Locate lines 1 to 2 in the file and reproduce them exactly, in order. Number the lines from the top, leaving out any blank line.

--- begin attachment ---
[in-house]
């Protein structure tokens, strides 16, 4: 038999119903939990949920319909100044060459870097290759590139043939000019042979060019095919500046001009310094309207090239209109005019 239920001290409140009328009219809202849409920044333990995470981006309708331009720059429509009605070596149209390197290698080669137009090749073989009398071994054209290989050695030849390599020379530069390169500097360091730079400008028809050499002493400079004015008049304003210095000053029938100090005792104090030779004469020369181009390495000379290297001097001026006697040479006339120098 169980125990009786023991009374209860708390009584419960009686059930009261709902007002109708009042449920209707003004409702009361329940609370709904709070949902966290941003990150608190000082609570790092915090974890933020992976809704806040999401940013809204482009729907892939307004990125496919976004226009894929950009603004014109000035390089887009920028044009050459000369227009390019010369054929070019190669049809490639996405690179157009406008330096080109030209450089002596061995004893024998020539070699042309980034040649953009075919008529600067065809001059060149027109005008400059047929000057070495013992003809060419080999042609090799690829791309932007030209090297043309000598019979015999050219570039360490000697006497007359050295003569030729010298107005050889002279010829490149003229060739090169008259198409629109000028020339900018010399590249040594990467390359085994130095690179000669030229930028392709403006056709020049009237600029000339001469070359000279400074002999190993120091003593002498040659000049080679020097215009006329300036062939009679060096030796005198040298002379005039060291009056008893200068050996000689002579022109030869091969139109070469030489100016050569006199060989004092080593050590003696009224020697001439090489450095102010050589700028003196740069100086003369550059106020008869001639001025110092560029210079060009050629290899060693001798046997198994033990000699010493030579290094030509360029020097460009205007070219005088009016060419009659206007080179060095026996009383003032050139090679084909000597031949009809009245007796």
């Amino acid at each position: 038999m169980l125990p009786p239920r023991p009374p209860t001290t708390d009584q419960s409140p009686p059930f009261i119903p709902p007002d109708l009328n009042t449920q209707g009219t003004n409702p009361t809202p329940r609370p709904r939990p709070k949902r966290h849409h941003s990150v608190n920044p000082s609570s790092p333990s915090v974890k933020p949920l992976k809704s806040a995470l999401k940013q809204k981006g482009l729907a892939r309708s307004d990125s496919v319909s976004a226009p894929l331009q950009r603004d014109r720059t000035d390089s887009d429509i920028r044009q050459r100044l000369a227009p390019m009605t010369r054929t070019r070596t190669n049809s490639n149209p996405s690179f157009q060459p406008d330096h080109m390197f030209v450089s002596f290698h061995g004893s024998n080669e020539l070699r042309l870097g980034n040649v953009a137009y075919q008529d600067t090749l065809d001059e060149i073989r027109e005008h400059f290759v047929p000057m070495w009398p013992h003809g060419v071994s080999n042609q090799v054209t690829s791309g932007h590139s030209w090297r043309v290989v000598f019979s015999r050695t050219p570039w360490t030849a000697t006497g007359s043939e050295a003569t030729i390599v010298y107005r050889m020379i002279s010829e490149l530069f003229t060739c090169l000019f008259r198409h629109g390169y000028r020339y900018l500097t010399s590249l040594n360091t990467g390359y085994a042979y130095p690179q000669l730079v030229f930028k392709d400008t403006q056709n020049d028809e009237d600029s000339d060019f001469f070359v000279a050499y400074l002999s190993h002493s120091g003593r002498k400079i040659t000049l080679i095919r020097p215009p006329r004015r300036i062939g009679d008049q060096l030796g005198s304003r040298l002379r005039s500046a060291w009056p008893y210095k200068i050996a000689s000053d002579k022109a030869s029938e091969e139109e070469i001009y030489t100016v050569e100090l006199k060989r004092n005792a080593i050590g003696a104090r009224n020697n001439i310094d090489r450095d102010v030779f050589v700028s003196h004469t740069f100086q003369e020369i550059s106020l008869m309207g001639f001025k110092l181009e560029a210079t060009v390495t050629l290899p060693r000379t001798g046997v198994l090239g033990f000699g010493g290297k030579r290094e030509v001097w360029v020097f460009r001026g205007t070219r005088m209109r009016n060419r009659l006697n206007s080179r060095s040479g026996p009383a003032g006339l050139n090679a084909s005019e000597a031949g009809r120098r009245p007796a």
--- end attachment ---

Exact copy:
[in-house]
């Protein structure tokens, strides 16, 4: 038999119903939990949920319909100044060459870097290759590139043939000019042979060019095919500046001009310094309207090239209109005019 239920001290409140009328009219809202849409920044333990995470981006309708331009720059429509009605070596149209390197290698080669137009090749073989009398071994054209290989050695030849390599020379530069390169500097360091730079400008028809050499002493400079004015008049304003210095000053029938100090005792104090030779004469020369181009390495000379290297001097001026006697040479006339120098 169980125990009786023991009374209860708390009584419960009686059930009261709902007002109708009042449920209707003004409702009361329940609370709904709070949902966290941003990150608190000082609570790092915090974890933020992976809704806040999401940013809204482009729907892939307004990125496919976004226009894929950009603004014109000035390089887009920028044009050459000369227009390019010369054929070019190669049809490639996405690179157009406008330096080109030209450089002596061995004893024998020539070699042309980034040649953009075919008529600067065809001059060149027109005008400059047929000057070495013992003809060419080999042609090799690829791309932007030209090297043309000598019979015999050219570039360490000697006497007359050295003569030729010298107005050889002279010829490149003229060739090169008259198409629109000028020339900018010399590249040594990467390359085994130095690179000669030229930028392709403006056709020049009237600029000339001469070359000279400074002999190993120091003593002498040659000049080679020097215009006329300036062939009679060096030796005198040298002379005039060291009056008893200068050996000689002579022109030869091969139109070469030489100016050569006199060989004092080593050590003696009224020697001439090489450095102010050589700028003196740069100086003369550059106020008869001639001025110092560029210079060009050629290899060693001798046997198994033990000699010493030579290094030509360029020097460009205007070219005088009016060419009659206007080179060095026996009383003032050139090679084909000597031949009809009245007796």